Adventures in Meditation-Land
I could only hold the cross-eyed enlightenment position for less than a minute. After I had developed compliant muscles, my mind decided that, after thirty seconds, it wanted to lower the eyes so I could decide what outfit to wear that day. Or what smart retort I could give to a friend who annoyed me. Not a compassionate thought. My meditation practice became: cross eyes, bliss, what should I eat? Cross eyes, bliss, scratch my elbow and wonder what time it is.
When I saw my mind’s pettiness, I despaired and called myself bad names, “What a jerk. You can’t even handle bliss when it’s handed to you on a silver platter.” I learned the first being I needed to have compassion for was me.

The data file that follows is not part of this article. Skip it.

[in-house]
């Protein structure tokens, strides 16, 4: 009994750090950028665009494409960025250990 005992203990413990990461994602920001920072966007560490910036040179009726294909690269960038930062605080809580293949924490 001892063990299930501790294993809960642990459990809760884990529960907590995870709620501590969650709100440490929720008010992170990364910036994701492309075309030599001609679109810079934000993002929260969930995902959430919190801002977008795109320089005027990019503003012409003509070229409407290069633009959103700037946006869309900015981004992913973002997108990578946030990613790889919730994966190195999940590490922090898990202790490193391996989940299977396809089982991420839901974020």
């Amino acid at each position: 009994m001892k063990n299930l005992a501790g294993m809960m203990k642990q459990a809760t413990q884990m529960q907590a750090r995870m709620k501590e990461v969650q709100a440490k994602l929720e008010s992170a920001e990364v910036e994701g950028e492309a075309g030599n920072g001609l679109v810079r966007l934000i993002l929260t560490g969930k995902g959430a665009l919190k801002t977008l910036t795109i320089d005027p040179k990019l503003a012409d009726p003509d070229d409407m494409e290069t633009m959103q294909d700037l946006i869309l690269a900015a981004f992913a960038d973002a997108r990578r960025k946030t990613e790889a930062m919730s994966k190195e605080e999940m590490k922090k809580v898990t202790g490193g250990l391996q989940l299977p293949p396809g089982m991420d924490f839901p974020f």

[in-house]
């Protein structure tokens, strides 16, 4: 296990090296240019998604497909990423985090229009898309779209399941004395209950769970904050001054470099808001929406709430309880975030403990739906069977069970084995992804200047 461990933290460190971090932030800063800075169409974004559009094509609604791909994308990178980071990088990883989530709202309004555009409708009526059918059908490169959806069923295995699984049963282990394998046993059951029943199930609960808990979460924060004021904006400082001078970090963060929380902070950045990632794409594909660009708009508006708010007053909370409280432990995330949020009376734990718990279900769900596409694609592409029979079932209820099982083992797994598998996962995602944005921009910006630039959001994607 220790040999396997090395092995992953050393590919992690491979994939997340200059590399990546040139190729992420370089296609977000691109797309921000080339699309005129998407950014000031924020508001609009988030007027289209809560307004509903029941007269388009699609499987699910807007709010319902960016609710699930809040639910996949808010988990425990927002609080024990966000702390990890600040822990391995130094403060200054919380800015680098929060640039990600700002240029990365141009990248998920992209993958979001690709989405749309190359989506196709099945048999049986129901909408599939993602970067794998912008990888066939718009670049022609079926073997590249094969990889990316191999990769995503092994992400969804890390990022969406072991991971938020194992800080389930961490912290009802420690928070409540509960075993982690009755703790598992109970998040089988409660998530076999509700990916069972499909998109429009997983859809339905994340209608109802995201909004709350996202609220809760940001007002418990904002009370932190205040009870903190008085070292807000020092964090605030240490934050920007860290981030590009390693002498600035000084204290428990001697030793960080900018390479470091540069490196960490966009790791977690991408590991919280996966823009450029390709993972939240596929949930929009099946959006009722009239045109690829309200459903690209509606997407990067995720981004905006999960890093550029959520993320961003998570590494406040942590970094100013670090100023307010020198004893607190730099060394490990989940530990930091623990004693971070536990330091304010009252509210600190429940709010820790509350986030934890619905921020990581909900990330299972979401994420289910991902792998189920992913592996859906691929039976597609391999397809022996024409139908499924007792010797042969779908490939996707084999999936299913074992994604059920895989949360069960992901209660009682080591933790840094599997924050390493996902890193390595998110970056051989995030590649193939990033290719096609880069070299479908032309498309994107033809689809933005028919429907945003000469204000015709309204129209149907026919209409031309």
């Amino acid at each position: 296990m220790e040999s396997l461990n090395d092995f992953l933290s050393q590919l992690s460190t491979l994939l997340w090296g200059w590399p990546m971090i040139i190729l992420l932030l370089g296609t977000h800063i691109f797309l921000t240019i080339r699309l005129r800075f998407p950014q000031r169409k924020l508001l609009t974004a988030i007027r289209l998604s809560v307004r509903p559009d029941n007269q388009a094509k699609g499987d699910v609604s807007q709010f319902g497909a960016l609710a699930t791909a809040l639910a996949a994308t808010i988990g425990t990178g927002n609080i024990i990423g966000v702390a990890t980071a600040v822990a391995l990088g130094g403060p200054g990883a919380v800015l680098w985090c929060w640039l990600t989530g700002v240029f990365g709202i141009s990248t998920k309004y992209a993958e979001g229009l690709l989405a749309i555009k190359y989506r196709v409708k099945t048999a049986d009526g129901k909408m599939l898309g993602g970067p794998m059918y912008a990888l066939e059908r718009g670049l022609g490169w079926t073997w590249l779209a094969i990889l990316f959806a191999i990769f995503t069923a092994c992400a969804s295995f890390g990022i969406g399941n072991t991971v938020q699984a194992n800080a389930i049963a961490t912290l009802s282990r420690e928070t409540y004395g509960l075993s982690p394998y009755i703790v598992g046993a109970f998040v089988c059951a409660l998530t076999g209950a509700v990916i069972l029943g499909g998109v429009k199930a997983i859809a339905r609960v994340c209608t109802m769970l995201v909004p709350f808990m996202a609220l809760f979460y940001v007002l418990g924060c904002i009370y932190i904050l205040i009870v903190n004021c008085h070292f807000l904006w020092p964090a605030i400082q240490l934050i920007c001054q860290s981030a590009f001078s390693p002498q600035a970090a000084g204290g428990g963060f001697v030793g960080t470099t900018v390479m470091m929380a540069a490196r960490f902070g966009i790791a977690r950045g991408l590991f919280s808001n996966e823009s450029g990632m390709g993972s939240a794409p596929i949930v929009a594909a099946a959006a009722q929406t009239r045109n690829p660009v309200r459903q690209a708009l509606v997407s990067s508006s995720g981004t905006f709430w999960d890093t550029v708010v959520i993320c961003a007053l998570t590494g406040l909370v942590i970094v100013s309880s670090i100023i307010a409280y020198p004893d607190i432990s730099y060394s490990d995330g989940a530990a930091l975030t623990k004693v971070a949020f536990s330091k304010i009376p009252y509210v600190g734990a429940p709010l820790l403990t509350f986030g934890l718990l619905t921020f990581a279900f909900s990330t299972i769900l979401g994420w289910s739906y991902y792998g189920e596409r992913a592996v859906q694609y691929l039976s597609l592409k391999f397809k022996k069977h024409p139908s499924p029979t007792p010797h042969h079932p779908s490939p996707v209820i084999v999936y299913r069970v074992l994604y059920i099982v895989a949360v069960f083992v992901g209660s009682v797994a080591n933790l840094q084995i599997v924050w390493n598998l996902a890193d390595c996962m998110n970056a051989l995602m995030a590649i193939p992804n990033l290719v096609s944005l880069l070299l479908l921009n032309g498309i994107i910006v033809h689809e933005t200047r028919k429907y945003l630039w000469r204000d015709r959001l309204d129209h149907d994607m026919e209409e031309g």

But Lama Rinchen smiled, “Oh, that’s just habit. You have trained your mind for your whole life to hop like a flea every minute and also to denigrate yourself. Now you can train it to stand still and to be nice to yourself and everyone else.”
The lamas can practice this technique for days on end with no thoughts. I can hold it for thirty seconds, which is why they are lamas and I’m not. But, Lama Tempa admits, abashed, “I have thoughts I can’t control in my dreams. I’m still working on that.”
They are light years ahead of me. But I’ve become brave enough to ask the lamas questions and to have more kindness for myself and others. And to hold precious blissful moments close to my heart.
If you missed it, be sure and read Part 1 of Cross-Eyed Meditation.